Political Cycles and the Stock Market
Anderson School of Management, UCLA, Working Paper
56 Pages Posted: 25 Oct 2000
Date Written: October 2000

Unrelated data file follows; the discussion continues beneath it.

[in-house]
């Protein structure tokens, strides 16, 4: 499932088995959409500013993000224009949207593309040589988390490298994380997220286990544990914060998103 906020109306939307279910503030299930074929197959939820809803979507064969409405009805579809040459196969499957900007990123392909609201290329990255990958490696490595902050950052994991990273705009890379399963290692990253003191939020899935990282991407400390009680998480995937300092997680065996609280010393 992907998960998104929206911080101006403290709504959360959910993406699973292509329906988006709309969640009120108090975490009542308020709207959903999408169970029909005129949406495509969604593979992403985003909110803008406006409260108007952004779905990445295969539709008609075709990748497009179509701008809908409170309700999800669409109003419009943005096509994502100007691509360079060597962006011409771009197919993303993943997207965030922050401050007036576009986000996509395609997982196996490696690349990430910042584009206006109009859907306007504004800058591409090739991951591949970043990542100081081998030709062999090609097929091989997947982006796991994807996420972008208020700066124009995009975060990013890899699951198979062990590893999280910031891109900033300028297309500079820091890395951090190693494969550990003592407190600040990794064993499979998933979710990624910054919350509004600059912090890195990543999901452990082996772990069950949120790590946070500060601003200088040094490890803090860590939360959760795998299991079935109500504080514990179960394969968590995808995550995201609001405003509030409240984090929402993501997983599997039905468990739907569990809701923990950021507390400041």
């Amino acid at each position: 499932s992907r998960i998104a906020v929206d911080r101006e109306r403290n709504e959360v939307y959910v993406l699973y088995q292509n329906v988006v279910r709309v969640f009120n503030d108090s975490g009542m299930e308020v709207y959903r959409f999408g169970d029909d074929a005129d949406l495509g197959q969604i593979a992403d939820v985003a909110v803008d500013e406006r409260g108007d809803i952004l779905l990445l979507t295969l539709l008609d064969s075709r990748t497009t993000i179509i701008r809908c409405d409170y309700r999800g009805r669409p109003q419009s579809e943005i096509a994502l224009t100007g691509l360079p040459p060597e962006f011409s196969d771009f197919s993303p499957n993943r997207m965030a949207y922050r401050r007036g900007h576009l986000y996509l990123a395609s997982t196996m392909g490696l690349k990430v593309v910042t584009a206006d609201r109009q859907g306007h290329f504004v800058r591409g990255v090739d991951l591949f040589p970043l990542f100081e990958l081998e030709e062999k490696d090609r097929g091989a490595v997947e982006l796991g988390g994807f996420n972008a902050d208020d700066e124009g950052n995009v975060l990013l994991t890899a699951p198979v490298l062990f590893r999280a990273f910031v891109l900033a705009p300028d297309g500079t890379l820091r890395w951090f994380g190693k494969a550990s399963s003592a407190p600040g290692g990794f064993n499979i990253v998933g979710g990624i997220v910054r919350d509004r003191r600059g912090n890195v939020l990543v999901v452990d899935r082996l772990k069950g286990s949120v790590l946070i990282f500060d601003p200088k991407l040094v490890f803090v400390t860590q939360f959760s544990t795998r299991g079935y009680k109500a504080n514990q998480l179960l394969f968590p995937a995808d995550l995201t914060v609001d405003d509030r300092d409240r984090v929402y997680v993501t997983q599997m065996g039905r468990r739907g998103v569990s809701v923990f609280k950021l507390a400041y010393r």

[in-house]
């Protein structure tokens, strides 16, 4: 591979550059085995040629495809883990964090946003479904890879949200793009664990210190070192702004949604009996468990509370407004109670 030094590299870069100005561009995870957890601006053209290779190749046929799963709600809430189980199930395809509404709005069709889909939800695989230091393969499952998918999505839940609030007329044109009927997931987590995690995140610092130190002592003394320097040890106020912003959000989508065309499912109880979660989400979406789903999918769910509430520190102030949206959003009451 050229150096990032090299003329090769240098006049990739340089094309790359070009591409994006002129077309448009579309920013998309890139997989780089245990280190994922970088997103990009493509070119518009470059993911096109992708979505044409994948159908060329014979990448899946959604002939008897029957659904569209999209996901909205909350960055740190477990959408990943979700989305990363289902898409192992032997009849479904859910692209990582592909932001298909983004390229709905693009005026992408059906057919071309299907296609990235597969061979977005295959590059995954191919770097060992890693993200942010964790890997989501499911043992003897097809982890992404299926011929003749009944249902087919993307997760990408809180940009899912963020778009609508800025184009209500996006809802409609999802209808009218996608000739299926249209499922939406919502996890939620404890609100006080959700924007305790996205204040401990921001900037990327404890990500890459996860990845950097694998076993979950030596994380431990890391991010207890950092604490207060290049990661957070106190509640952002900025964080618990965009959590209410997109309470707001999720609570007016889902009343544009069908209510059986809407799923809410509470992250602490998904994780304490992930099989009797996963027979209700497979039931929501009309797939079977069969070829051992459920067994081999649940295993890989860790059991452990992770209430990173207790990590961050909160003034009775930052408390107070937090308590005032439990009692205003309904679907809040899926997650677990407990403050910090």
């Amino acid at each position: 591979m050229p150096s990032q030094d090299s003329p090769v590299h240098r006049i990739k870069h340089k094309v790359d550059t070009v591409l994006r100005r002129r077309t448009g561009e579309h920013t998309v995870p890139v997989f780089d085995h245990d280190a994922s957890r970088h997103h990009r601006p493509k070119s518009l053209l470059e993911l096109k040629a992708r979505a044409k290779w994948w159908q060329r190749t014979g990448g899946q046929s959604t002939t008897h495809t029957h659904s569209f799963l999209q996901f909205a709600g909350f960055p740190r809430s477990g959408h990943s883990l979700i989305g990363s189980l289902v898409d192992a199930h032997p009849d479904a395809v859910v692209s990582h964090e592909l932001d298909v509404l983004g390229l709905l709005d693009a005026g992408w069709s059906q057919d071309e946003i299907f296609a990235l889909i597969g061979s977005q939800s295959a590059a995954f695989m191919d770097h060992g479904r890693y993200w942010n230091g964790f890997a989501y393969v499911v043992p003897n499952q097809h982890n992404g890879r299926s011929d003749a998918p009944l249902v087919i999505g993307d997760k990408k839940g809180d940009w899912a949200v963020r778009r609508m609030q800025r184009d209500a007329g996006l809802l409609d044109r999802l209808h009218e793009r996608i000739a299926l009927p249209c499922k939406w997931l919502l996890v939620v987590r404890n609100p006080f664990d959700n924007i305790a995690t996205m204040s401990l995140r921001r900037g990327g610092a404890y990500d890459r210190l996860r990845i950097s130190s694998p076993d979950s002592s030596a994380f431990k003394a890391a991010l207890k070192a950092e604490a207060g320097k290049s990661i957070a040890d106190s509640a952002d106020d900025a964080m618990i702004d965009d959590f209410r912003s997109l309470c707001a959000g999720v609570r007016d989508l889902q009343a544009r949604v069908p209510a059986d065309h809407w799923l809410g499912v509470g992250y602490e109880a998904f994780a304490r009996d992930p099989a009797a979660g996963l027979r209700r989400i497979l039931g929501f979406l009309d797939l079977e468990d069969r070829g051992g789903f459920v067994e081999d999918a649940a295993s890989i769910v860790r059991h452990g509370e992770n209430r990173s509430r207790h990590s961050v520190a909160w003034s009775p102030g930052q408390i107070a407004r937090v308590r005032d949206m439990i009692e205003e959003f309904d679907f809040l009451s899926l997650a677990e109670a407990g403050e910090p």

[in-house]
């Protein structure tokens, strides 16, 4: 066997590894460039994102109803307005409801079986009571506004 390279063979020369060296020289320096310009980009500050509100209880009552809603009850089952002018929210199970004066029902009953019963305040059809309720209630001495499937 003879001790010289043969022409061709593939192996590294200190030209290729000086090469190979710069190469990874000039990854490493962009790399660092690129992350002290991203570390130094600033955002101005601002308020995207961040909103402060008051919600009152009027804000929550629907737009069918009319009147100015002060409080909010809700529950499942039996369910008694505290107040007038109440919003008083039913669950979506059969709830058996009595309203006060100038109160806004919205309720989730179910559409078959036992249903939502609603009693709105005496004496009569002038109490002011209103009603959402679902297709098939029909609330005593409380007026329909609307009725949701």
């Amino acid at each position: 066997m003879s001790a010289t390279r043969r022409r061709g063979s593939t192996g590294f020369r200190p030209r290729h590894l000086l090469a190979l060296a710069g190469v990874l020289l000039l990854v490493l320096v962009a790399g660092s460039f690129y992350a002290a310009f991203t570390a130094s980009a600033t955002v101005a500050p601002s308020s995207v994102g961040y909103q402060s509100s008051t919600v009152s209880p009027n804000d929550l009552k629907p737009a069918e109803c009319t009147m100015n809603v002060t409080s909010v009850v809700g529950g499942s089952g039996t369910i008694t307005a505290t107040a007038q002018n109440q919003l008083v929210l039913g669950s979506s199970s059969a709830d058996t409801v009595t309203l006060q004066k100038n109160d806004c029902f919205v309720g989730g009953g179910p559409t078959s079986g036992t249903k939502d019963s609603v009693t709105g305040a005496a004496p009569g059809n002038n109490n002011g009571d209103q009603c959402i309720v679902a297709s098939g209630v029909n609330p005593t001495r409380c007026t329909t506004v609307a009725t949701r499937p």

Contrary to the widespread opinion that "Republicans are good for business," we find that the average excess returns in the stock market are higher under Democratic presidents. The empirical difference between Republican and Democratic mandates, which is about 9% annually for the value-weighted portfolio and 16% for the equally-weighted portfolio, is economically and statistically significant, and is also robust in subsamples. Moreover, there is a remarkable monotonicity in the difference of returns for size-decile portfolios, from \% for large firms to about 20% for small firms. We test three plausible explanations of the above findings. First, we test the hypothesis that the observed correlation is entirely due to political variables proxying for business-cycle factors. Second, we explore whether the observed relation can be explained by "election shocks," i.e whether the effect is concentrated around the election dates, when new information is revealed. Lastly, we investigate the possibility that varying volatity and price of risk during the two presidential regimes might account for our findings. We reject all three hypotheses. As it stands, the difference in excess returns during Republican and Democratic presidencies is a puzzling feature of the data that cannot easily be accommodated by asset pricing models.
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